78 lawmakers vote to sustain Obama veto

78 lawmakers vote to sustain Obama veto
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Eighteen Republicans joined 60 Democrats on Wednesday to vote to uphold President Obama’s veto of a bill allowing the families of Sept. 11 victims to sue Saudi Arabia.

In the Senate, only Minority Leader Harry ReidHarry Mason ReidBiden fails to break GOP 'fever' Nevada governor signs law making state first presidential primary Infighting grips Nevada Democrats ahead of midterms MORE (D-Nev.) moved in support of the president’s veto — although shortly after the vote, 28 senators sent a letter urging the bill’s crafters to address specific “unintended consequences” of the legislation.


In the House, five of the Republican votes to sustain came from committee chairmen: Oversight Chairman Jason ChaffetzJason ChaffetzCongress's latest hacking investigation should model its most recent Fox News Audio expands stable of podcasts by adding five new shows The myth of the conservative bestseller MORE (R-Utah), Intelligence Chairman Devin Nunes (Calif.), Rules Chairman Pete Sessions (Texas), Armed Services Chairman Mac Thornberry (Texas) and Workforce Committee Chairman John Kline (Minn.).

Only one member of House Democratic leadership voted to sustain the president's veto: Rep. Jim Clyburn (S.C.).

All of the other members in the top ranks of House Democratic leadership found themselves on opposite sides of the president: Minority Leader Nancy Pelosi (Calif.), Minority Whip Steny Hoyer (Md.) and Caucus Chairman Xavier BecerraXavier BecerraSanders 'delighted' DeSantis asked White House to import Canadian prescription drugs Feehery: It's for the children New Alzheimer's drug sparks backlash over FDA, pricing MORE (Calif.).

Pelosi had previously announced last week she’d vote to override Obama’s veto, providing political cover for many other House Democrats to follow suit.

Four of the nay votes came from Armed Services members — Thornberry, Kline and Reps. Mike Conaway (R-Texas) and Vicky Hartzler (R-Mo.).

Thornberry late last week came out in opposition of the measure, warning that it could open up U.S. military, intelligence and diplomatic personnel to retributive lawsuits in other nations.

While some Republican nays cited their military districts, others who represent heavy military areas, like Rep. Randy ForbesJames (Randy) Randy ForbesDaschle Group hires first GOP lobbyist Overnight Defense: US sanctions NATO ally Turkey over Russian defense system | Veterans groups, top Democrats call for Wilkie's resignation | Gingrich, other Trump loyalists named to Pentagon board Gingrich, other Trump loyalists named to Pentagon advisory panel MORE (Va.), voted to override the veto.

While Thornberry’s warning was not enough to change the tide, several Republicans cited the concern as the driver behind their vote to sustain.

“While I sympathize deeply with the efforts of families of 9/11 victims to seek justice in the courts, I could not support this bill because of the serious risk that foreign nations will respond with efforts to prosecute U.S. service members and members of the intelligence community,” Nunes said in a statement.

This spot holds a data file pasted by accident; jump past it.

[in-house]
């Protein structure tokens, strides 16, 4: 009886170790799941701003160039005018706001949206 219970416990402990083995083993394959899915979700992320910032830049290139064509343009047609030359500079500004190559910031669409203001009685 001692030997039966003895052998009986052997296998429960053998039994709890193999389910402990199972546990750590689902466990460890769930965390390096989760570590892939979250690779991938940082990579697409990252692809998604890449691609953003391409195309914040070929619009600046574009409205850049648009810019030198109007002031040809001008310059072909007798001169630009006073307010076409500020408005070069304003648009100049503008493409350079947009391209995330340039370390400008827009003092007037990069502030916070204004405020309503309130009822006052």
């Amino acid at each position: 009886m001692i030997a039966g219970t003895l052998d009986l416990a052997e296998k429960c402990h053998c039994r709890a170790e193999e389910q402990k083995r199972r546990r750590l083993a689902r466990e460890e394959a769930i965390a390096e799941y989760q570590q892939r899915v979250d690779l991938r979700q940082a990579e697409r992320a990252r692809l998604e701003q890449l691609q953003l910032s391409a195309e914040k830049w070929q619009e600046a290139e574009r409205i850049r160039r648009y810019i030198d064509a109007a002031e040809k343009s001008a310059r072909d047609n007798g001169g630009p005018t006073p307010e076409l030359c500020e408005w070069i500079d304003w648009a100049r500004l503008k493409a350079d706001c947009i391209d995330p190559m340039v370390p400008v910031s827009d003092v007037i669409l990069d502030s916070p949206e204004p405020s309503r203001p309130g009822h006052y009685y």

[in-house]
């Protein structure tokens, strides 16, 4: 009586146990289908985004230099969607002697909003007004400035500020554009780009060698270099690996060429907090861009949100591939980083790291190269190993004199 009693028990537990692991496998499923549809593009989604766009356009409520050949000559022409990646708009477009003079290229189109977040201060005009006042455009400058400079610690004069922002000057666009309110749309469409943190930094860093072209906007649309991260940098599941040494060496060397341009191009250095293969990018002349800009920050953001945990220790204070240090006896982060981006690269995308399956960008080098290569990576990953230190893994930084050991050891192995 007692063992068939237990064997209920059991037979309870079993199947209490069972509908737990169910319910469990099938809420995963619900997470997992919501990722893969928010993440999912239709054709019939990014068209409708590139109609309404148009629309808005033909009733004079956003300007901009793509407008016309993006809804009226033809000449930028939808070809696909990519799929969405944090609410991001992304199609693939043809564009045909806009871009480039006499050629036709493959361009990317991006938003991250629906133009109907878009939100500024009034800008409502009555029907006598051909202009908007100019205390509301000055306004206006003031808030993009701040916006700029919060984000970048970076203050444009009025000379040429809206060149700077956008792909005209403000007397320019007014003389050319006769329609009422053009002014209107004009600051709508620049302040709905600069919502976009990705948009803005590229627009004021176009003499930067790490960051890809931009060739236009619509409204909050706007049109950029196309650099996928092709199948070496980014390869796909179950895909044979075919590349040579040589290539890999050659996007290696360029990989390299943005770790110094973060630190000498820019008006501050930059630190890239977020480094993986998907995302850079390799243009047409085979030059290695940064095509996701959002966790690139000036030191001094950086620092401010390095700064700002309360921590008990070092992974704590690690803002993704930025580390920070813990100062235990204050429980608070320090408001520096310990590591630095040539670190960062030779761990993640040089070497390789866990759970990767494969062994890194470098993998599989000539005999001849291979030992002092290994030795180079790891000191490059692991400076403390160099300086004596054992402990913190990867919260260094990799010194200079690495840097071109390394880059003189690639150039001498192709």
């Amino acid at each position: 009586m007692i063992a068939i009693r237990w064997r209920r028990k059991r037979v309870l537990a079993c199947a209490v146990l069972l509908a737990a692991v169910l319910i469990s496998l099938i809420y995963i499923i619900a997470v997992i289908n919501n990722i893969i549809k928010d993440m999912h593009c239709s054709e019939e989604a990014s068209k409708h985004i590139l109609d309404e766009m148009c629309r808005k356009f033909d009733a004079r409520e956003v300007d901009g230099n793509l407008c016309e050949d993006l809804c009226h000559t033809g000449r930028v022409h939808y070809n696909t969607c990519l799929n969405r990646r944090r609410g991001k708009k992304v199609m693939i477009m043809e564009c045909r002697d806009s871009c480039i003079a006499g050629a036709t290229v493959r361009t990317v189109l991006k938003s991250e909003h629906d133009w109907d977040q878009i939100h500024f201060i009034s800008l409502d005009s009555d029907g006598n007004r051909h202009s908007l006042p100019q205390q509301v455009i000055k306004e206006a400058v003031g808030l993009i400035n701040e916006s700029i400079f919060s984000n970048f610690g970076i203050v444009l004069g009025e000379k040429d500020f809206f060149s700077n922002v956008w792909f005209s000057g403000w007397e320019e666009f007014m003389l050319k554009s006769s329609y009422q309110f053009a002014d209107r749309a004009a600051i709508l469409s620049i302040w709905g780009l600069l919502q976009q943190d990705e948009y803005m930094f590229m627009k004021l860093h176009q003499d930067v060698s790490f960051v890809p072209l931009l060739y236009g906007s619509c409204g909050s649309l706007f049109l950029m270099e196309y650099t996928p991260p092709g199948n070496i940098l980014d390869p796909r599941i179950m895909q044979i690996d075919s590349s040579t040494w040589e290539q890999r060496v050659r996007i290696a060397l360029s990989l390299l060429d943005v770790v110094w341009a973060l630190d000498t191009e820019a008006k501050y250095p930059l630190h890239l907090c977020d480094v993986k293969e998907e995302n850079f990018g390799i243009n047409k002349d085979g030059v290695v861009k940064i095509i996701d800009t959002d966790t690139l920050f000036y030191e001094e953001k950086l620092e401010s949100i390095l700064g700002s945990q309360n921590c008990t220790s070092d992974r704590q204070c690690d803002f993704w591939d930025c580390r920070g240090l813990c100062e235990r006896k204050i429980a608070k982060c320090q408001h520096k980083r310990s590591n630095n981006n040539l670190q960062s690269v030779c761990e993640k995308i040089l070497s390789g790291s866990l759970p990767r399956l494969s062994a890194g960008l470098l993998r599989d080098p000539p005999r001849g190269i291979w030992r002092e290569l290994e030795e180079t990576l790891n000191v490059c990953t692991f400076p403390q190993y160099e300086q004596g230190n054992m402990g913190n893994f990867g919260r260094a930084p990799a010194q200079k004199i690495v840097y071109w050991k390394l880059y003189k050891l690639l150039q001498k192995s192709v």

“I voted to sustain the veto because I believe the legislation could increase risk for our troops, intelligence gatherers, and diplomats serving the U.S. around the world,” Kline said in a statement.

That concern is the same “unintended consequence” highlighted by both Republican and Democratic senators in their Wednesday afternoon letter to the bill’s co-authors, Sens. John CornynJohn CornynThe Senate is where dreams go to die Federal government to observe Juneteenth holiday on Friday Joe Manchin keeps Democrats guessing on sweeping election bill MORE (R-Texas) and Chuck SchumerChuck SchumerFive takeaways on the Supreme Court's Obamacare decision Senate confirms Chris Inglis as first White House cyber czar Schumer vows to only pass infrastructure package that is 'a strong, bold climate bill' MORE (D-N.Y.).

It also echoes Obama’s criticisms of the Justice Against Sponsors of Terrorism Act (JASTA).

The White House has campaigned fiercely against the bill, warning that it will undermine longstanding principles of sovereign immunity that protect U.S. government and officials without improving the U.S.’s ability to respond to terrorist attacks.

“Other countries could attempt to use JASTA to justify the creation of similar exceptions to immunity targeted against U.S policies and activities they oppose,” Obama wrote in a Tuesday letter to Senate Majority Leader Mitch McConnellAddison (Mitch) Mitchell McConnellGraham quips key to working with Trump: We both 'like him' The Hill's Morning Report - ObamaCare here to stay Democrats scramble to unify before election bill brawl MORE (R-Ky.) and Reid.

“The consequences of JASTA could be devastating to the Department of Defense and its service members — and there is no doubt that the consequences could be equally significant for our foreign affairs and intelligence communities.”

No lawmakers from New York or New Jersey voted “nay,” nor did any vulnerable Democrats.

Schumer, the legislation’s co-author, is expected to be the next Senate Democratic leader starting in 2017.